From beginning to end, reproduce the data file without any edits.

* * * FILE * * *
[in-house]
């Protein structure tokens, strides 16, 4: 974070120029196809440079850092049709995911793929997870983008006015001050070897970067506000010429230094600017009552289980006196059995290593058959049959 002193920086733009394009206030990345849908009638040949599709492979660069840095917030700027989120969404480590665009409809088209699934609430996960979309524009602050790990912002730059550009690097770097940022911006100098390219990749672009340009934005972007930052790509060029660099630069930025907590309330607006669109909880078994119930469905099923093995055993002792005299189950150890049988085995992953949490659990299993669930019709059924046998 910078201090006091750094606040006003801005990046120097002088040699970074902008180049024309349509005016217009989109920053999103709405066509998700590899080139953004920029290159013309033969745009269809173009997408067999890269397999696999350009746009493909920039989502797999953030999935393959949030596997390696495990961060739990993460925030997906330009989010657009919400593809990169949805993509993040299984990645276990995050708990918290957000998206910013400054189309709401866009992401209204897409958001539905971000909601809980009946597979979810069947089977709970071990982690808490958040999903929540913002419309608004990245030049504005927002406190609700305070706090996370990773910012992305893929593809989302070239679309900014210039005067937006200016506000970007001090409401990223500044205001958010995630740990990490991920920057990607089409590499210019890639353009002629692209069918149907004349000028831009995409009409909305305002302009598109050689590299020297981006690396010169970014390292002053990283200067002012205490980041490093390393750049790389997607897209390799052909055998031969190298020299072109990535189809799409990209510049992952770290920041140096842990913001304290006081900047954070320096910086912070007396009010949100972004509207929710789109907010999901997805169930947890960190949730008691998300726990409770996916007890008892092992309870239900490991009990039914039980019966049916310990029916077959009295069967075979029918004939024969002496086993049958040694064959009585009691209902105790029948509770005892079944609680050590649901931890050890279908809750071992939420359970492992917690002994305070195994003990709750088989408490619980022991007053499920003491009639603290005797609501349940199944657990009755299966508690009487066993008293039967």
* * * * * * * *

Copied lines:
[in-house]
């Protein structure tokens, strides 16, 4: 974070120029196809440079850092049709995911793929997870983008006015001050070897970067506000010429230094600017009552289980006196059995290593058959049959 002193920086733009394009206030990345849908009638040949599709492979660069840095917030700027989120969404480590665009409809088209699934609430996960979309524009602050790990912002730059550009690097770097940022911006100098390219990749672009340009934005972007930052790509060029660099630069930025907590309330607006669109909880078994119930469905099923093995055993002792005299189950150890049988085995992953949490659990299993669930019709059924046998 910078201090006091750094606040006003801005990046120097002088040699970074902008180049024309349509005016217009989109920053999103709405066509998700590899080139953004920029290159013309033969745009269809173009997408067999890269397999696999350009746009493909920039989502797999953030999935393959949030596997390696495990961060739990993460925030997906330009989010657009919400593809990169949805993509993040299984990645276990995050708990918290957000998206910013400054189309709401866009992401209204897409958001539905971000909601809980009946597979979810069947089977709970071990982690808490958040999903929540913002419309608004990245030049504005927002406190609700305070706090996370990773910012992305893929593809989302070239679309900014210039005067937006200016506000970007001090409401990223500044205001958010995630740990990490991920920057990607089409590499210019890639353009002629692209069918149907004349000028831009995409009409909305305002302009598109050689590299020297981006690396010169970014390292002053990283200067002012205490980041490093390393750049790389997607897209390799052909055998031969190298020299072109990535189809799409990209510049992952770290920041140096842990913001304290006081900047954070320096910086912070007396009010949100972004509207929710789109907010999901997805169930947890960190949730008691998300726990409770996916007890008892092992309870239900490991009990039914039980019966049916310990029916077959009295069967075979029918004939024969002496086993049958040694064959009585009691209902105790029948509770005892079944609680050590649901931890050890279908809750071992939420359970492992917690002994305070195994003990709750088989408490619980022991007053499920003491009639603290005797609501349940199944657990009755299966508690009487066993008293039967």